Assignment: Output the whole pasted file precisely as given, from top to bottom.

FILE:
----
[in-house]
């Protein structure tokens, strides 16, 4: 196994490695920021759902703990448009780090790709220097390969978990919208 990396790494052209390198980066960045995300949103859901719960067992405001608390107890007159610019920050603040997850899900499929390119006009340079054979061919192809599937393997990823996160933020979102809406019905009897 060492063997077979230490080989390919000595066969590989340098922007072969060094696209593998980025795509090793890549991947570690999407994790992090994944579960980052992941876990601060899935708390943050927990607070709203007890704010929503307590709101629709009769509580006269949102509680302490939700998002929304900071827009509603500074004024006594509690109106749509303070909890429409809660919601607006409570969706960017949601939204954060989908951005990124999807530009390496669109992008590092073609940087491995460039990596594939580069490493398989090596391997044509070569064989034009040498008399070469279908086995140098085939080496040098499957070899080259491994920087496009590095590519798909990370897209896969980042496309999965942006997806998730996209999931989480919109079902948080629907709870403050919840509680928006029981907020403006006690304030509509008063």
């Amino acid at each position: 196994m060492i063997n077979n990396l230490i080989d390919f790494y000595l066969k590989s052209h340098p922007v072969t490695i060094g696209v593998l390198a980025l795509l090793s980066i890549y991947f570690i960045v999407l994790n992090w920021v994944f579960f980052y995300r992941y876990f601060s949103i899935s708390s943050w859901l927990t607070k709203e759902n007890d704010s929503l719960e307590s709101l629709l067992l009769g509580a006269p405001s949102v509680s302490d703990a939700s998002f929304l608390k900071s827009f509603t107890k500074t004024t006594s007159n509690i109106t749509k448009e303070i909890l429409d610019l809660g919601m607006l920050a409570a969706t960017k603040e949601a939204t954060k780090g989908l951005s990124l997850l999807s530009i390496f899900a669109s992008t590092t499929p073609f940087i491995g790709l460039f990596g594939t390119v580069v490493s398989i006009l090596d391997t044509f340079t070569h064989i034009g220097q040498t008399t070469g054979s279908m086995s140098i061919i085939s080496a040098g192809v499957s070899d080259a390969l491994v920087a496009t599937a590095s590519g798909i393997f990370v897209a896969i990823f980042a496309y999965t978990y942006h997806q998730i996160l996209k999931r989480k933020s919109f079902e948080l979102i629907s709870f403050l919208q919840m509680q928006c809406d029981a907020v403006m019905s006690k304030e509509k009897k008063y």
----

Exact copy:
[in-house]
């Protein structure tokens, strides 16, 4: 196994490695920021759902703990448009780090790709220097390969978990919208 990396790494052209390198980066960045995300949103859901719960067992405001608390107890007159610019920050603040997850899900499929390119006009340079054979061919192809599937393997990823996160933020979102809406019905009897 060492063997077979230490080989390919000595066969590989340098922007072969060094696209593998980025795509090793890549991947570690999407994790992090994944579960980052992941876990601060899935708390943050927990607070709203007890704010929503307590709101629709009769509580006269949102509680302490939700998002929304900071827009509603500074004024006594509690109106749509303070909890429409809660919601607006409570969706960017949601939204954060989908951005990124999807530009390496669109992008590092073609940087491995460039990596594939580069490493398989090596391997044509070569064989034009040498008399070469279908086995140098085939080496040098499957070899080259491994920087496009590095590519798909990370897209896969980042496309999965942006997806998730996209999931989480919109079902948080629907709870403050919840509680928006029981907020403006006690304030509509008063």
């Amino acid at each position: 196994m060492i063997n077979n990396l230490i080989d390919f790494y000595l066969k590989s052209h340098p922007v072969t490695i060094g696209v593998l390198a980025l795509l090793s980066i890549y991947f570690i960045v999407l994790n992090w920021v994944f579960f980052y995300r992941y876990f601060s949103i899935s708390s943050w859901l927990t607070k709203e759902n007890d704010s929503l719960e307590s709101l629709l067992l009769g509580a006269p405001s949102v509680s302490d703990a939700s998002f929304l608390k900071s827009f509603t107890k500074t004024t006594s007159n509690i109106t749509k448009e303070i909890l429409d610019l809660g919601m607006l920050a409570a969706t960017k603040e949601a939204t954060k780090g989908l951005s990124l997850l999807s530009i390496f899900a669109s992008t590092t499929p073609f940087i491995g790709l460039f990596g594939t390119v580069v490493s398989i006009l090596d391997t044509f340079t070569h064989i034009g220097q040498t008399t070469g054979s279908m086995s140098i061919i085939s080496a040098g192809v499957s070899d080259a390969l491994v920087a496009t599937a590095s590519g798909i393997f990370v897209a896969i990823f980042a496309y999965t978990y942006h997806q998730i996160l996209k999931r989480k933020s919109f079902e948080l979102i629907s709870f403050l919208q919840m509680q928006c809406d029981a907020v403006m019905s006690k304030e509509k009897k008063y």